At the meeting, officials told ICIJ, representatives of BANI and the National Institute of Miners’ Health argued for an asbestos ban, and public health advocates produced global figures to argue their case. The industry officials replied that such figures did not reflect the state in India, where the chrysotile, used under ‘controlled conditions’, poses little risk. But controlled use is nearly impossible in developing countries where workplace and environmental standards are weak, experts say.
Most of the asbestos used in India comes from Russia or Canada. Despite the rapid increase in usage across India, little mention is made of the potential health effects of these imports. For example, a newly released Environmental Impact Assessment (EIA) guidance manual for asbestos-based industries has no details about the alarming rise in asbestos- related diseases worldwide or countries that have banned the product.
Not surprisingly, the first official record on the dangers of asbestos was publicised only in 2008 when BANI’s Krishna, then a unknown activist, filed an RTI affidavit. But for the majority, knowledge about asbestos remains scarce.
THE CASE OF GUJARAT COMPOSITE
The lack of official attention has dire consequences, health experts warn. At just one Ahmedabad company — Gujarat Composite Ltd (GCL) — at least 75 workers have been diagnosed with lung cancer in the past 10 years, out of a workforce of about 1,000, according to activists working on such diseases. At least 20 have died, they say. “No one listened to our complaints of breathing troubles and skin irritation,” rues Muthuswami Munian, who has suffered from the disease for nearly a decade. He and other sick workers say they were fired by the company and offered little compensation, prompting them to file a complaint with the local police over conditions at the company. Shorn of funds, they are dependent on monthly handouts by a few NGOs.
In Andhra, asbestos is being pushed by Vivekanand, MP, who controls 25 percent of India’s production
Officials of GCL are facing four criminal complaints brought by the state Labour and Employment Department in March this year, blaming them for lack of safety records, failure to conduct medical exams of workers, and refusal to provide inspectors with a registry of its workers. “There were no records kept of the fibers floating in the atmosphere,” reads one complaint. GCL officials declined repeated requests by ICIJ for an interview.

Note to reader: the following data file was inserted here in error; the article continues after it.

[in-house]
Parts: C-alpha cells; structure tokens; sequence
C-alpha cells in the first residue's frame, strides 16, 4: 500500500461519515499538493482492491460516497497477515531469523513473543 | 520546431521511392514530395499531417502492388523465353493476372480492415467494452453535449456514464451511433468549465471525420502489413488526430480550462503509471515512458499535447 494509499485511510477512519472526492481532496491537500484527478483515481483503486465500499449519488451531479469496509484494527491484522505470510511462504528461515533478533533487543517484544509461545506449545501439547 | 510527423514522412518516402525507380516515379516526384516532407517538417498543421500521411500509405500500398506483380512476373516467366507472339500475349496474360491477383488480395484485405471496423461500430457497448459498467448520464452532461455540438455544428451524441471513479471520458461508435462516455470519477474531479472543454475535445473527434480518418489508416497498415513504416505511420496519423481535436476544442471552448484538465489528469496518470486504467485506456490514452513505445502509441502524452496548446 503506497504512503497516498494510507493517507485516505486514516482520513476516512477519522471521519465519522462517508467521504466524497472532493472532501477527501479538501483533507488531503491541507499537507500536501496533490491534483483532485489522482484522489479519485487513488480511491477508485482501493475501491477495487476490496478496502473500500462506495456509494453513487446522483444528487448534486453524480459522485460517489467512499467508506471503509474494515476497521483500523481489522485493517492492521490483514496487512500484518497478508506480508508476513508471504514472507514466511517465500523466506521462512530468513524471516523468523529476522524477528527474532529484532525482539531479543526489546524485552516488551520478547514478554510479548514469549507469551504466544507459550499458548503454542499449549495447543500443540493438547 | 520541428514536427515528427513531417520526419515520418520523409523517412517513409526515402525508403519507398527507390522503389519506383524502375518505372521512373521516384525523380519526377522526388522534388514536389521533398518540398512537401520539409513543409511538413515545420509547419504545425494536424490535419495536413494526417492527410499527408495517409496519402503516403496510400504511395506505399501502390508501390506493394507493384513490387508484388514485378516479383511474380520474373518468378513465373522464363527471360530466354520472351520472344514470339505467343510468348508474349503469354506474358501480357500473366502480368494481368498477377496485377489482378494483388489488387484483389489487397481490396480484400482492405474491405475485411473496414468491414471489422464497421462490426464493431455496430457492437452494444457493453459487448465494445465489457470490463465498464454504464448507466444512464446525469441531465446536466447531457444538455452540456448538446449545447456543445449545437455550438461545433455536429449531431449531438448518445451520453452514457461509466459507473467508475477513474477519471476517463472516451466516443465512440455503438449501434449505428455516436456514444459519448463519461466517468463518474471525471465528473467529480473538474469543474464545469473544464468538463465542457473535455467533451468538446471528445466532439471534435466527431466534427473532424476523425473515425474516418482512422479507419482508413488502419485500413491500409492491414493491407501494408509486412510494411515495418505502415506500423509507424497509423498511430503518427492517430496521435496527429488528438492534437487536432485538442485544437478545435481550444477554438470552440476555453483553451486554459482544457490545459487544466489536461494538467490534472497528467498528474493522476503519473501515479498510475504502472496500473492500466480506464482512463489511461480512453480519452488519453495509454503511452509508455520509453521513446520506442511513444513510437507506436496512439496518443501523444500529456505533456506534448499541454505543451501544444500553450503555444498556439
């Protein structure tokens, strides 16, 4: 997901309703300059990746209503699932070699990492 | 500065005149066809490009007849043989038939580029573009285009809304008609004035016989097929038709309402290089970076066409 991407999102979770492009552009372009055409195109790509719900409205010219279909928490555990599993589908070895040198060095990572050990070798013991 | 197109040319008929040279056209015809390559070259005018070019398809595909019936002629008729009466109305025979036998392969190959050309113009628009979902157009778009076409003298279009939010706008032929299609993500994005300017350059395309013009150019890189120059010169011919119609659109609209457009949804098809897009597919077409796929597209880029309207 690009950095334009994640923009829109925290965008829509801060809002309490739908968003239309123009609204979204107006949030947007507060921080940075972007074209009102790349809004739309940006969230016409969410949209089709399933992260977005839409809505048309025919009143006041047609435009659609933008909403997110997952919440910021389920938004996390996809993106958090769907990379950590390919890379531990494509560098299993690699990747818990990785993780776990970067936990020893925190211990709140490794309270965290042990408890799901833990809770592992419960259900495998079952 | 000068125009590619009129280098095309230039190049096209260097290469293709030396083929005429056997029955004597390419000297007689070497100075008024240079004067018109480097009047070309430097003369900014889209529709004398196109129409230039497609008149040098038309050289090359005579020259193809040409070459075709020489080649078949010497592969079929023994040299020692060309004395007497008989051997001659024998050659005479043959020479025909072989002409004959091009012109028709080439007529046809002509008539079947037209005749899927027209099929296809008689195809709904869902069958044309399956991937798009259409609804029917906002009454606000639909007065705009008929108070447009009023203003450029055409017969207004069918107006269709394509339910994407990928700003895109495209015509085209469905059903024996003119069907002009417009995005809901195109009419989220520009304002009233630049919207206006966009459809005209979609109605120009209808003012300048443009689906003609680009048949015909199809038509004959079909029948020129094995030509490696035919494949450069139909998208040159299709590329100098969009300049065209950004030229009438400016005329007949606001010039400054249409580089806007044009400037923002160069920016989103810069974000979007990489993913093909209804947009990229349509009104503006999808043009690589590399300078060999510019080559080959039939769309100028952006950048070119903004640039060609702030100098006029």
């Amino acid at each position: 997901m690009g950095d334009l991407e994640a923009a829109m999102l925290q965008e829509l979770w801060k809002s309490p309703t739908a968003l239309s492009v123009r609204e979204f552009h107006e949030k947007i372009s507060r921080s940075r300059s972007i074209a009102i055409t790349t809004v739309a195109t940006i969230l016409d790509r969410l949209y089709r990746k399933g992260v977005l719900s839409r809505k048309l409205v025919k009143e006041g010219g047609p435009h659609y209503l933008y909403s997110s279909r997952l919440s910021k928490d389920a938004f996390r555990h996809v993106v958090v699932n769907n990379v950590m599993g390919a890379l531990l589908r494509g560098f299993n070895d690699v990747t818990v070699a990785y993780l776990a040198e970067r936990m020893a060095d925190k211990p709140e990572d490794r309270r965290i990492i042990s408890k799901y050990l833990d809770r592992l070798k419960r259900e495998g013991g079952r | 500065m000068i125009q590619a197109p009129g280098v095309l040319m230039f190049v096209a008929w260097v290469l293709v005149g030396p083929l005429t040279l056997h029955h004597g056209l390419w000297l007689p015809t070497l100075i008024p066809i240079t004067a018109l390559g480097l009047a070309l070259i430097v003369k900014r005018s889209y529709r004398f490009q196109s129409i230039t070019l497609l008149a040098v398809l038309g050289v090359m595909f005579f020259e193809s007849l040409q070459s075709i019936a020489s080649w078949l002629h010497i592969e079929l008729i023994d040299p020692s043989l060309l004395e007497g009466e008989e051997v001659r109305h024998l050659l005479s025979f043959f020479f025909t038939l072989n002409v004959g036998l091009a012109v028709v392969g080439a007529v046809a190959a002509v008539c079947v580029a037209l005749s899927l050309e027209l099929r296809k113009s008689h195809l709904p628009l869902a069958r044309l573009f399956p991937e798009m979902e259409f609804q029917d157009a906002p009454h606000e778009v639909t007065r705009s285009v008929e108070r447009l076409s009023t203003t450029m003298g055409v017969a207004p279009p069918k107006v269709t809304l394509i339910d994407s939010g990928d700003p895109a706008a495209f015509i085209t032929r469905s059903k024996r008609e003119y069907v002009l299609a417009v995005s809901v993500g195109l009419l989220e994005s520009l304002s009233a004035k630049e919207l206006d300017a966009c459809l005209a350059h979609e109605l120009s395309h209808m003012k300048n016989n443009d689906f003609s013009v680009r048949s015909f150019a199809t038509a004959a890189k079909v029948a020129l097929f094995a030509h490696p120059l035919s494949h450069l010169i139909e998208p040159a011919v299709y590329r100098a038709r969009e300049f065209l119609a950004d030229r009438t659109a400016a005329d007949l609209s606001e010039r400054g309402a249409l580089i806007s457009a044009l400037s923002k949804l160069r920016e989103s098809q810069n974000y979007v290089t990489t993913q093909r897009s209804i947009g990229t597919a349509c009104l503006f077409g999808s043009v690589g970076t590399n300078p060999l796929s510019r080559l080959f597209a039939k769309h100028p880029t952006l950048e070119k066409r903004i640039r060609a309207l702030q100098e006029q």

In 1997, a year after it acquired the factory, GCL began subcontracting to two private firms. “The saddest part of the story is that the state government knows what is happening, yet no action has been taken on them,” says Raghunath Manwar of the Ahmedabad-based Occupational Health and Safety Association, which advocates for asbestos victims.
Efforts to ban asbestos nationally have gone nowhere. The White Asbestos (Ban on Use and Import) Bill, 2009 — introduced in the Rajya Sabha by the Congress’ Vijay Jawaharlal Darda — drew flak from influential Congress MP T Subbarami Reddy, an industrialist and chairman of the Parliamentary Standing Committee on Science and Technology, Environment, and Forests. The bill is pending in the Upper House, but observers give it little chance of passage.
In January 2009, the Kerala State Human Rights Commission prohibited the use of asbestos sheet roofing for school buildings. But elsewhere, asbestos is considered an essential for growth. In Andhra Pradesh, a pro-asbestos agenda is being pushed by MP Gaddam Vivekanand, who reportedly controls 25 percent of India’s asbestos production through seven factories across India. An eighth will open this year in Orissa.
Beneath the growing debate, lies the fact that India remains a country where an estimated 450 million people live below the poverty line. Here, the chances of factories maintaining proper safety and health standards may be dim indeed. Castleman, the environmental consultant, says it is reasonable to expect hundreds of thousands of asbestosrelated deaths before India reacts. “I’m hard-pressed to point to any sign of success that activists and public health people have had over there,” he says.
Asha Gupta, a lawyer who represents asbestos victims in Gujarat, says that at the least, companies need to provide safety gear to those working in such hazardous conditions. “Otherwise, workers will continue to fall sick and, eventually, die a slow, painful death.”
Abhishek Upadhyay contributed to this report
Dangers in the Dust is a joint project by the BBC’s International News Services and the International Consortium of Investigative Journalists.